Take a pilgrimage to the Sanctuary of Our Lady Trsat
Up behind the town centre to the northwest is the suburb of Trsat, once the site of an Illyrian hillfort, later of Roman defences against barbarian incursions, and Austro-Hungarian defences against the Ottomans.
The suburb is home to Sanctuary of Our Lady of Trsat (Crkva Gospe Trsatske), one of the largest pilgrimage sites in Croatia, which according to popular belief was the site where the wood from the Virgin Mary’s house remained between 1291 and 1294, on its journey from Nazareth to Loreto in Italy. Following the departure of these holy relics, a miraculous icon (the Image of Our Lady of Trsat) was given to the population by Pope Urban V in 1367, and the local Frankopans built a small church to house it in (though the icon you see now is a copy).
The current church and Franciscan monastery date from the late 17th century. Pope John Paul II joined the pilgrimage to Trsat in July 2003, and a larger-than-life-sized sculpture of him can be found in front of the church, his bronze hand now worn smooth by tens of thousands of passing faithful.
Grab a bargain at the city’s markets
Rijeka’s bustling main market occupies three attractive Art Deco buildings opposite the Modello Palace and near the National Theatre – one for fish, one for fresh and cured meats, one for cheese and dairy produce – with stalls selling vegetables, fruit and flowers spilling out along the streets surrounding these.
The buildings date from 1880 and the early 1900s. Often just called the ‘placa’ by locals, it is particularly busy on Friday and Saturday mornings, and is well worth visiting whether you’re self-catering or just want a vibrant glimpse of daily life here, with endless temptations to get sidetracked by coffee and freshly made burek.
Take part in the celebrations at Rijeka Carnival
Finally, if you are lucky enough to be visiting Rijeka on the last Sunday before Lent (usually February), the city’s carnival is a must-see. Now the second largest in Europe after Venice, the festivities attract over 600,000 spectators from Croatia and overseas.
Events are spread over several days, culminating in the International Carnival Parade – an enormous event with well over 10,000 participants, which sees a procession of floats and cavorting Croatians in outrageous costumes make their way through the streets of Rijeka. Expect dancing bees, prancing chimney sweeps and all manner of other entertainments, including the increasingly intoxicated, sheepskin-wearing zvončari or bell ringers.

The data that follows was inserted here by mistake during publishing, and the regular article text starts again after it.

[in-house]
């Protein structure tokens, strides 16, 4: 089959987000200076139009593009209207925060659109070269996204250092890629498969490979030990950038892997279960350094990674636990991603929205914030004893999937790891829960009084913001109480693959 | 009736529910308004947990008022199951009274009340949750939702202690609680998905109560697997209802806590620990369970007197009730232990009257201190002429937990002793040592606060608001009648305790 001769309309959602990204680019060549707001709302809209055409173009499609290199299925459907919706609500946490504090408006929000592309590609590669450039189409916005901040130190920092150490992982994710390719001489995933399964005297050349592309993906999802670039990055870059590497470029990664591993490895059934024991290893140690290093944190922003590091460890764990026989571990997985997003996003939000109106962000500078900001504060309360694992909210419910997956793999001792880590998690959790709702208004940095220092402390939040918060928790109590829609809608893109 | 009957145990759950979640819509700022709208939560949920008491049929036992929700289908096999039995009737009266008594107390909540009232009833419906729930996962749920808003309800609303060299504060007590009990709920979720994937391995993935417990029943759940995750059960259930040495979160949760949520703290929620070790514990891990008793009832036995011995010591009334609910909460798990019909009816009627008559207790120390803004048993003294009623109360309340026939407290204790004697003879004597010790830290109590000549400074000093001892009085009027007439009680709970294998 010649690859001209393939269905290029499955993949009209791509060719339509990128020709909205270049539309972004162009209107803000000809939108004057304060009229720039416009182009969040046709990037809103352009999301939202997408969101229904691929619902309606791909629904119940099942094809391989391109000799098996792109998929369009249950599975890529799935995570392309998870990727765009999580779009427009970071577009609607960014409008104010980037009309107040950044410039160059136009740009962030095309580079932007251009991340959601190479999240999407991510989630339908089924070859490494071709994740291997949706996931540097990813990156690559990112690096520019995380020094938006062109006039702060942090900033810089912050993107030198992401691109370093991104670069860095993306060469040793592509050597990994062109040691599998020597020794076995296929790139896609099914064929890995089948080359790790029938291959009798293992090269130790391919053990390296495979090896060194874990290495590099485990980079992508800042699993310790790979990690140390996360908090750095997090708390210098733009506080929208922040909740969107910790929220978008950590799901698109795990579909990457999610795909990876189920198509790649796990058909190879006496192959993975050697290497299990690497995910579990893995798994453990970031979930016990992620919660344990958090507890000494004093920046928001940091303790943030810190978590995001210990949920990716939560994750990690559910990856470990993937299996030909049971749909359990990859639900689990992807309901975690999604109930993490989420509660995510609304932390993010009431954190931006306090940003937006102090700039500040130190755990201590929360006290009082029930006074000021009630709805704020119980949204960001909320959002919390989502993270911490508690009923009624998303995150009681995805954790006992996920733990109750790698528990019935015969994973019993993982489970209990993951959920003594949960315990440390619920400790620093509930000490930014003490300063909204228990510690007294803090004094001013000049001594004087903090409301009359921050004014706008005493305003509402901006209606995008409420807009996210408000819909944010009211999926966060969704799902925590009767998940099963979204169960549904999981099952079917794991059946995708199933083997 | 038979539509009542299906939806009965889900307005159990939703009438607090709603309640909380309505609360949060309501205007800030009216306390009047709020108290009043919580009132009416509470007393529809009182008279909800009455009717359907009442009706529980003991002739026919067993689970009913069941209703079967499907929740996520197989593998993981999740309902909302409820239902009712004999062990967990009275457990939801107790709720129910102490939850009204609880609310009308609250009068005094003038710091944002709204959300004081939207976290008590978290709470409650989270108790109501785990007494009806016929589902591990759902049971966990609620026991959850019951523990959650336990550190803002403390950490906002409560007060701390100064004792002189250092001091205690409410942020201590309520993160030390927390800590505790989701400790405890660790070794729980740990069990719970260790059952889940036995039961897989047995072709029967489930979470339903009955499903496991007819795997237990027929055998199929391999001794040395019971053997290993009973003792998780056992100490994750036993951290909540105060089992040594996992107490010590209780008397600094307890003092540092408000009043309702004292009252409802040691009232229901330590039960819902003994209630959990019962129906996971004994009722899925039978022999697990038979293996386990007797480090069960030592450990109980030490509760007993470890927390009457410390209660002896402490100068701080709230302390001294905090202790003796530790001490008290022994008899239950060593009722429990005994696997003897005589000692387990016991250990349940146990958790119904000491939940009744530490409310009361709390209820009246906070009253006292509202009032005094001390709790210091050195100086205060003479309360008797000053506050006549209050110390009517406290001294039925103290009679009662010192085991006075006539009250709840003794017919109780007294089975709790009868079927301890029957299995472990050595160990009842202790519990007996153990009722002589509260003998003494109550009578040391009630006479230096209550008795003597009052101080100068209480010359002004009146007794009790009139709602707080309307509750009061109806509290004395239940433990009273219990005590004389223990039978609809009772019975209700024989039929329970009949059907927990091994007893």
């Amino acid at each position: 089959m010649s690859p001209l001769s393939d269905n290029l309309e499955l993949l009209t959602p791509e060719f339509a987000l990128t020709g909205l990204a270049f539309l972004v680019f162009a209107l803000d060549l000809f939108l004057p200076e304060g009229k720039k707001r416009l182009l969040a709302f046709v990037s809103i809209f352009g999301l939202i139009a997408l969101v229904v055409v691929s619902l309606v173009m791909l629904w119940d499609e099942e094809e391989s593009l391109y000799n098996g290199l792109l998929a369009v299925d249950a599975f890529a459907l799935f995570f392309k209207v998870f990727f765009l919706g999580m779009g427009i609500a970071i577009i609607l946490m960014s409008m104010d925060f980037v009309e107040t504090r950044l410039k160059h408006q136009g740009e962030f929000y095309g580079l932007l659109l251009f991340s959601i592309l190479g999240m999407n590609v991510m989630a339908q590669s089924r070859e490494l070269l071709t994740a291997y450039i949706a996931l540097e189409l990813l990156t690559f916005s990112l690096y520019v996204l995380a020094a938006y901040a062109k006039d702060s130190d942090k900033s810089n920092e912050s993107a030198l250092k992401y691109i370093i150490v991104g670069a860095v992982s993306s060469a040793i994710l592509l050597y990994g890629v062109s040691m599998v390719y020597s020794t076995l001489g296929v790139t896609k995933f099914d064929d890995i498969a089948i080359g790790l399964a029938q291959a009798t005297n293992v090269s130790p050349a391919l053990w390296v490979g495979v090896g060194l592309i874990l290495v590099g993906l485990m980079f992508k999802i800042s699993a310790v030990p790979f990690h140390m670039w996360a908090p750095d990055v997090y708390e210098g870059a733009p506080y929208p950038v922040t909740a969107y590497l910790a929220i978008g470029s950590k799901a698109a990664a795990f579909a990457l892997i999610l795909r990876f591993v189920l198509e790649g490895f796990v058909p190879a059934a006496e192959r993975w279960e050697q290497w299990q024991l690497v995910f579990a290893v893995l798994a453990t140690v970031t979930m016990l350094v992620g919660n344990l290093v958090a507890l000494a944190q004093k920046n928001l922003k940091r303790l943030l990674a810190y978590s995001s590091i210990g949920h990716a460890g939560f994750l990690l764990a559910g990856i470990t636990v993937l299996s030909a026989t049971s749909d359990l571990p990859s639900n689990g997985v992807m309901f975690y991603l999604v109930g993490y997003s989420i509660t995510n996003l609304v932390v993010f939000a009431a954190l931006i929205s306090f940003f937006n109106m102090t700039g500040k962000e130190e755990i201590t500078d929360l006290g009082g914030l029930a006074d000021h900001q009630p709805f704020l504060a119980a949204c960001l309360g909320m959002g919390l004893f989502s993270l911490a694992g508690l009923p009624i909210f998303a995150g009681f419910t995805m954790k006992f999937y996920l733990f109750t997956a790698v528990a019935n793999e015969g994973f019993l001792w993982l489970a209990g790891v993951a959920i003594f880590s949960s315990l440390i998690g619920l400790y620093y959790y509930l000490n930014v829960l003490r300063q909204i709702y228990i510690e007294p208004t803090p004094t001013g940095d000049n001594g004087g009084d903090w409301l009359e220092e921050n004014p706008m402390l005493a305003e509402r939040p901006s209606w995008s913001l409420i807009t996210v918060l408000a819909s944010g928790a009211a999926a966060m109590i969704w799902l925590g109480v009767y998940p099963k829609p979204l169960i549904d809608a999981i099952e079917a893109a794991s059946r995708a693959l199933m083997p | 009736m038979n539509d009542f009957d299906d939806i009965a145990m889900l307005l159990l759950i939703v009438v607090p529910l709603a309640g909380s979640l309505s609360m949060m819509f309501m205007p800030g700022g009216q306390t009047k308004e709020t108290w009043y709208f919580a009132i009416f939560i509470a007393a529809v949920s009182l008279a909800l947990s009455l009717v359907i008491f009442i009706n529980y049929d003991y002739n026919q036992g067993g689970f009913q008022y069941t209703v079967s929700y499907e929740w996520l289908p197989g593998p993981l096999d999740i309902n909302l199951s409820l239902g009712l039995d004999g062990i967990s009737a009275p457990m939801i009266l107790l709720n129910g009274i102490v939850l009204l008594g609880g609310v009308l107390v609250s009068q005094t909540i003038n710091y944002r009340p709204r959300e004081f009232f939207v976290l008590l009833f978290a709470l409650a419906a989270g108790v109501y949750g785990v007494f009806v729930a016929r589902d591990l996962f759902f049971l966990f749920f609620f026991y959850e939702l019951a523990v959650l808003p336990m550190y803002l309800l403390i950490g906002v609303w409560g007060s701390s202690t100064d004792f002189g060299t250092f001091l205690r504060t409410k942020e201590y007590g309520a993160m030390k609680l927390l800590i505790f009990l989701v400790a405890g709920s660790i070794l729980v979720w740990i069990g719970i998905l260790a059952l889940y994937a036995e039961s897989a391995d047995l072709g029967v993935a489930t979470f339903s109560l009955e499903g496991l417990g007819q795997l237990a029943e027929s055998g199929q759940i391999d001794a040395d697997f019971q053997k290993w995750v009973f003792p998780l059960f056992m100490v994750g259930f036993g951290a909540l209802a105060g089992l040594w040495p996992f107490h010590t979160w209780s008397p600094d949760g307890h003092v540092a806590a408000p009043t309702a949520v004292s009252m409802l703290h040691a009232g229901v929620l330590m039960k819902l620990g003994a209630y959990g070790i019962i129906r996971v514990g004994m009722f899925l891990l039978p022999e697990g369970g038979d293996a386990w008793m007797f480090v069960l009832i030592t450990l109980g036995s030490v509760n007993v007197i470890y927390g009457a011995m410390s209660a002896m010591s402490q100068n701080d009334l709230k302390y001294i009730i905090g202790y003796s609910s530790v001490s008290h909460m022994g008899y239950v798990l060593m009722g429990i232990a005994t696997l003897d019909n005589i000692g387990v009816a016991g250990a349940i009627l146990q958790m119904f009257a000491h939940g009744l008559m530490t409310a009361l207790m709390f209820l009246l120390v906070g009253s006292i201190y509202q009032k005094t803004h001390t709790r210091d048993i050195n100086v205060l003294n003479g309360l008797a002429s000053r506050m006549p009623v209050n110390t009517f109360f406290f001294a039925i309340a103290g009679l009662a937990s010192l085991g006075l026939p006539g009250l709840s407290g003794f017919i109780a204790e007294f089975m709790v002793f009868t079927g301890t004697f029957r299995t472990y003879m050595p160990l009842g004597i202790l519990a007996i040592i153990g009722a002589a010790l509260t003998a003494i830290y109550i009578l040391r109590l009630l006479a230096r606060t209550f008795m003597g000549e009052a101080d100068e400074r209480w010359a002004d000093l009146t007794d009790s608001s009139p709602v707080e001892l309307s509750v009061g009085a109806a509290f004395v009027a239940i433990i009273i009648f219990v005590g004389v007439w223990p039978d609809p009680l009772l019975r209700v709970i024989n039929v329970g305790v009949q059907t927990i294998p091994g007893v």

If you see only one carnival in Croatia, make sure it’s this one – and if you’re anywhere even remotely near Rijeka at this time of year, you’d be mad to miss it. This is the day (and night) when the city well and truly lets down its hair, and is without question one of the most wildly enjoyable events I’ve attended anywhere in the world.
Where to eat in Rijeka
Rijeka has fewer restaurants than might be expected for a city its size, and most of them are not on the Korzo itself (which instead abounds in cafés and ice-cream shops). However, what it might lack in numbers it certainly makes up for in quality!
Offering excellent & very reasonably priced seafood in a low-key, friendly & traditional setting – this is the place to come for succulent grilled squid (lignje na žaru), mussels simmered in wine & garlic (dagnje na buzaru), seafood stew (brodet) & premium fish by the kilo. A local favourite, & not in the slightest bit stuffy.
One of the best (& oldest – there’s been a tavern here since 1885) restaurants in Rijeka, Zlatna školjka (the golden shell) serves a wide range of seafood, including traditional staples as well as inventive numbers such as octopus salad marinated in dark beer & served with wasabi & grilled vegetables, or courgette & parmesan flan with scampi sauce. A meal here is the perfect way to end a weekend of sightseeing.
Getting to Rijeka
Rijeka airport, located on the island of Krk which is connected to the mainland by road bridge, has direct flights to the UK with Ryanair, via Zagreb with Croatia Airlines and via Germany with Germanwings, as well as other other flights within Europe.
As a major transport centre, Rijeka is also well-connected by train and bus. From the city’s railway station at Krešimirova 5, there are four trains a day to Zagreb (4–5 hours), with connections to Budapest and Venice, and two to Ljubljana (3 hours). See here for timetables.
There are regular buses from the rest of Croatia, including Zagreb (2 1/2–3 hours; services almost every hour), Pula (90 minutes; at least 14 services daily) and Pazin (1 hour; at least 6 services daily). Timetables for Croatian buses serving Rijeka can be found here.
For more information on Rijeka and Istria, check out Thammy Evans and Rudolf Abraham’s guide: